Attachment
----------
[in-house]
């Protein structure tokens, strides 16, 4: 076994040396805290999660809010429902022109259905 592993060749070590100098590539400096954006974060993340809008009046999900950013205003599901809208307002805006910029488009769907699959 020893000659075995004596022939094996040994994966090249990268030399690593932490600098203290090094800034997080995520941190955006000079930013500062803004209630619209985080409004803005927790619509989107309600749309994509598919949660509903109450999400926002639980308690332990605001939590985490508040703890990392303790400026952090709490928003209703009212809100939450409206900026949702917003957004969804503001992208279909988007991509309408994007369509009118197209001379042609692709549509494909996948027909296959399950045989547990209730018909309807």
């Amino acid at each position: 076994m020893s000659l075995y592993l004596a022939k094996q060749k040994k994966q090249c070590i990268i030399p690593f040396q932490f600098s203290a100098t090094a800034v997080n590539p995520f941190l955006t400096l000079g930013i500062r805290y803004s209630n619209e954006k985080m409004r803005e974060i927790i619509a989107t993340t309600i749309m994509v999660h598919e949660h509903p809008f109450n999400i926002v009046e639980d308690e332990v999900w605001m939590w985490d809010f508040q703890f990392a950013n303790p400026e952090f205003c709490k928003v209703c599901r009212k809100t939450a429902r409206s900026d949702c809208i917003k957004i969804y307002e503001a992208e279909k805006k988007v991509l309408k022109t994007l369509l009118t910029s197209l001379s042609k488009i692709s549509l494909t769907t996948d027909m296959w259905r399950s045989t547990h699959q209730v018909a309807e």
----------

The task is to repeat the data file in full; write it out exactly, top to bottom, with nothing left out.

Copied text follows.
[in-house]
């Protein structure tokens, strides 16, 4: 076994040396805290999660809010429902022109259905 592993060749070590100098590539400096954006974060993340809008009046999900950013205003599901809208307002805006910029488009769907699959 020893000659075995004596022939094996040994994966090249990268030399690593932490600098203290090094800034997080995520941190955006000079930013500062803004209630619209985080409004803005927790619509989107309600749309994509598919949660509903109450999400926002639980308690332990605001939590985490508040703890990392303790400026952090709490928003209703009212809100939450409206900026949702917003957004969804503001992208279909988007991509309408994007369509009118197209001379042609692709549509494909996948027909296959399950045989547990209730018909309807």
């Amino acid at each position: 076994m020893s000659l075995y592993l004596a022939k094996q060749k040994k994966q090249c070590i990268i030399p690593f040396q932490f600098s203290a100098t090094a800034v997080n590539p995520f941190l955006t400096l000079g930013i500062r805290y803004s209630n619209e954006k985080m409004r803005e974060i927790i619509a989107t993340t309600i749309m994509v999660h598919e949660h509903p809008f109450n999400i926002v009046e639980d308690e332990v999900w605001m939590w985490d809010f508040q703890f990392a950013n303790p400026e952090f205003c709490k928003v209703c599901r009212k809100t939450a429902r409206s900026d949702c809208i917003k957004i969804y307002e503001a992208e279909k805006k988007v991509l309408k022109t994007l369509l009118t910029s197209l001379s042609k488009i692709s549509l494909t769907t996948d027909m296959w259905r399950s045989t547990h699959q209730v018909a309807e």